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Am I My Brother’s Keeper?

08/15/2017 04:43:12 PM


August 14, 2017
by Rabbi Jessica Zimmerman Graf

“I have set before you blessing and curse,” we read in the first line of this week’s Torah portion, Re’eh. (Why couldn't God just have created blessing and stopped there?) The next two verses instruct us that it is human behavior that will determine whether we experience blessing or curse. As violence and bigotry seem to be consuming our society, it is time to learn this ancient lesson. 

We are watching as the alt-right, racist hate-filled voices gain strength in America—a curse we cannot abide. Our civil society kept these voices on the fringe for the last several decades. To be sure, they existed. Now, in a divided and furious country, these voices are screaming out, unabashed, in public view.  

Sun Tzu, the ancient Chinese military strategist who penned The Art of War, wrote the famous line: “So it is said that if you know your enemies and know yourself, you will not be put at risk even in a hundred battles.” He wrote his book on the strategy of warfare in the 6th century BCE, but it seems relevant even today. Know the hatred that is out there; look the enemy in the eye. It is terrifying to be confronted with the hatred that we have largely ignored as it simmered beneath our society’s surface. 

The voices of hate have always been present in this country—despite the deeply-held values of diversity and opportunity, on which America was founded. Our current president isn’t to blame for the existence of hatred but he certainly is to blame for allowing it to become increasingly acceptable in our country. By hiring people with ties to bigotry, Trump has tainted our government. By taking forty-eight hours after the violence in Charlottesville to clearly condemn the hate-speech, hate-based groups and hate mongering that were behind the rally, our president has told the American people that he doesn't take this powerful threat to our core American identity seriously.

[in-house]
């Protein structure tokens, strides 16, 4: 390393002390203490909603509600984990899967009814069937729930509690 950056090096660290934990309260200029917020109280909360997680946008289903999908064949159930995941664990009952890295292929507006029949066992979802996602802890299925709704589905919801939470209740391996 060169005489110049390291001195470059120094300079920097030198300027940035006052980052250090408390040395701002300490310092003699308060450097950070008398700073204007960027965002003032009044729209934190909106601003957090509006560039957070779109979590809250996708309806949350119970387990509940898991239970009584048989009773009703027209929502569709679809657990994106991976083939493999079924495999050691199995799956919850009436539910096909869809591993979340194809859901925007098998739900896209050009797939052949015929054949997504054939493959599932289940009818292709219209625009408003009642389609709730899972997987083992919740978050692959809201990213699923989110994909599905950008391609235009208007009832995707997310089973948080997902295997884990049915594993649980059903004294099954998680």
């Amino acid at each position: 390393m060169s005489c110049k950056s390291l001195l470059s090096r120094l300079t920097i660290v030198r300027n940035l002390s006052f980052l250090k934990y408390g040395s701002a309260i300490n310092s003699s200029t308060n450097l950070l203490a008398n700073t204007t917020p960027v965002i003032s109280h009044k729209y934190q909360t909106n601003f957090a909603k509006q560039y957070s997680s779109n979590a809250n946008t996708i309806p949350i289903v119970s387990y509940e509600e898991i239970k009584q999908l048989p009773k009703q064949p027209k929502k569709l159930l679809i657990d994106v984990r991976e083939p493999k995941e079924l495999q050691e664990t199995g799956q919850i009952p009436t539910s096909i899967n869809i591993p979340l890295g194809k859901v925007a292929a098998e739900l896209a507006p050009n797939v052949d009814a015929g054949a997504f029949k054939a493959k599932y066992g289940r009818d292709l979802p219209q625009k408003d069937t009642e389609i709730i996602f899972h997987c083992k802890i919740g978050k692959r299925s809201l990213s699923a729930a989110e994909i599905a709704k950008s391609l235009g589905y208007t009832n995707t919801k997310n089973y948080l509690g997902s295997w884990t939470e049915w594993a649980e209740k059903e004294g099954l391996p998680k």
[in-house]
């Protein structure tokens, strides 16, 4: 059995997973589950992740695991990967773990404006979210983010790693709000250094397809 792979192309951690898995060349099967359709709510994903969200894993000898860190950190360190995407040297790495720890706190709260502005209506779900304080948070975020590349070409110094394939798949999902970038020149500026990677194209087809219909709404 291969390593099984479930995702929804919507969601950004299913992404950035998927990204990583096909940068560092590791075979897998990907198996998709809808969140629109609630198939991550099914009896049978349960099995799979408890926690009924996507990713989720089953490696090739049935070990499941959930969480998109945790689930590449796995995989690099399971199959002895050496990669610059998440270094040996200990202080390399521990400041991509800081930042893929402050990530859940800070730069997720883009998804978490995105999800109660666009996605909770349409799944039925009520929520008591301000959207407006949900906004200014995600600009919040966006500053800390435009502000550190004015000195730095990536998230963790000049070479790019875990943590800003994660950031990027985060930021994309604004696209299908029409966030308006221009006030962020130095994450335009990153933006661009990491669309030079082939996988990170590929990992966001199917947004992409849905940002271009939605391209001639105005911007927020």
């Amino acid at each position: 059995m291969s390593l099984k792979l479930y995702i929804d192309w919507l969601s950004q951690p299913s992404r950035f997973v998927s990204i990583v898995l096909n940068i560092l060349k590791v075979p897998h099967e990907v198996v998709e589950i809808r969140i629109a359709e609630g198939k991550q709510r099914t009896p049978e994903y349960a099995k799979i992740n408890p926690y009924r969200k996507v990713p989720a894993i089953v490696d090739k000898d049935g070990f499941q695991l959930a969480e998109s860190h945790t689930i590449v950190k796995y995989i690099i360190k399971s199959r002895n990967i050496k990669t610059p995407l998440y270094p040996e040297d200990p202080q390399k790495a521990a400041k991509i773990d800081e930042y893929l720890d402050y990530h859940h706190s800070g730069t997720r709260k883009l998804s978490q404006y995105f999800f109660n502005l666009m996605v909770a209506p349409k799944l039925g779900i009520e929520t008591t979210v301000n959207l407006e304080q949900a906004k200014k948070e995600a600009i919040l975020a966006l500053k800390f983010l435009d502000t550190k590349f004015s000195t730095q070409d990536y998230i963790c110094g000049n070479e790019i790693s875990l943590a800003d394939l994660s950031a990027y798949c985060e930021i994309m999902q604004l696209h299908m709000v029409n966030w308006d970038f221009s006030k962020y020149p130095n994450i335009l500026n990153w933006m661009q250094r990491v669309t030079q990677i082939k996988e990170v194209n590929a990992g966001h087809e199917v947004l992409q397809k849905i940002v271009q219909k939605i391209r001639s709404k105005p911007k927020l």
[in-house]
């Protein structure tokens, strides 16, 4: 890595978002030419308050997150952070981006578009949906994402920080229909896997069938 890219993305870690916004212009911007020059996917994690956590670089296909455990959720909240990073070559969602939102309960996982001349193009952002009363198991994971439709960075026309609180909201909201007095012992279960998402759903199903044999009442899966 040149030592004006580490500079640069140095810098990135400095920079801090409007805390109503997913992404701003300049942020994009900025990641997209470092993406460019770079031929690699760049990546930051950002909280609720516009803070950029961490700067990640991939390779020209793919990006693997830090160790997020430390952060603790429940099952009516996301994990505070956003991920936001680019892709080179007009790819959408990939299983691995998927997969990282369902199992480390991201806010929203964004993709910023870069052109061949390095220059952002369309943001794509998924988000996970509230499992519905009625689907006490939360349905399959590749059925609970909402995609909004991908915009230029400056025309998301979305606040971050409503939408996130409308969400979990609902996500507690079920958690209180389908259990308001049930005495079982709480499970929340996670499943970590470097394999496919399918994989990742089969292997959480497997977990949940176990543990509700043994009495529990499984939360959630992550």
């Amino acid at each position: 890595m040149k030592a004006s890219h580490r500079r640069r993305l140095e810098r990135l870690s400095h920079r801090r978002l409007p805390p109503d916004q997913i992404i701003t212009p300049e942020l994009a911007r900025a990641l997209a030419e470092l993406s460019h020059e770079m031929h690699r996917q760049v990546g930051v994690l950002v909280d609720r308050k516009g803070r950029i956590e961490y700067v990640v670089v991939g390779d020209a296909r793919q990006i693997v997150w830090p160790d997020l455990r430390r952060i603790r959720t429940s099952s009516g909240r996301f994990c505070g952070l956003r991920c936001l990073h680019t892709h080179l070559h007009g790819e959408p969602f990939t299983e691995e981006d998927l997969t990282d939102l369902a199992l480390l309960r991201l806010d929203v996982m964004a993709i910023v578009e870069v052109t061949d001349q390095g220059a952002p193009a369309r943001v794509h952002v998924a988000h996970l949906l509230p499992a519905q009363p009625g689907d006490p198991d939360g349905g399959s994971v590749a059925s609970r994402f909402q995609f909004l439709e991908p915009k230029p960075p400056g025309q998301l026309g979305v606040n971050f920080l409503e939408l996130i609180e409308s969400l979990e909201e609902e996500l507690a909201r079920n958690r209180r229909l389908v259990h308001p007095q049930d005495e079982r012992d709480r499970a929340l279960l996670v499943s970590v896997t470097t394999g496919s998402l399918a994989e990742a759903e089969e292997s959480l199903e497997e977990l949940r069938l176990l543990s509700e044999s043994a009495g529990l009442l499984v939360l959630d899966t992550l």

Yesterday, David Harris, the president of AJC, wrote a letter to President Trump: 

What we witnessed in Charlottesville on Friday and Saturday was nothing short of horrifying. It was sickening enough to see people drawn together by the siren songs of white supremacy, the Ku Klux Klan, and neo-Nazism. But however repugnant their views may be, so long as they conducted themselves peacefully, their freedom of speech is protected in our blessed land. But it was abundantly clear that at least some of these racists, anti-Semites, and homophobes came to Charlottesville looking for trouble…

Mr. President, precisely at such moments of national tragedy and, yes, definition, your voice becomes essential. Others cannot substitute for you. You are our leader, you set the tone…We hope you will make clear that our nation does not countenance the warped views of bigots… Their approach tears at the pluralistic fabric of our great country.”

Humans have been plagued with hatred practically from the time of our creation.  The story of Cain and Abel is only a few verses into human existence.  After Cain kills Abel, he famously asks, “Am I my brother’s keeper?”  Yes, Cain you are. Emphatically.  You are responsible for your brother and your own behavior.  And we inherit your responsibility. 

Natati lifanecha ha bracha v’ha klala—“I have set before you blessing and curse.” Which one will we choose?

Sat, February 17 2018 2 Adar 5778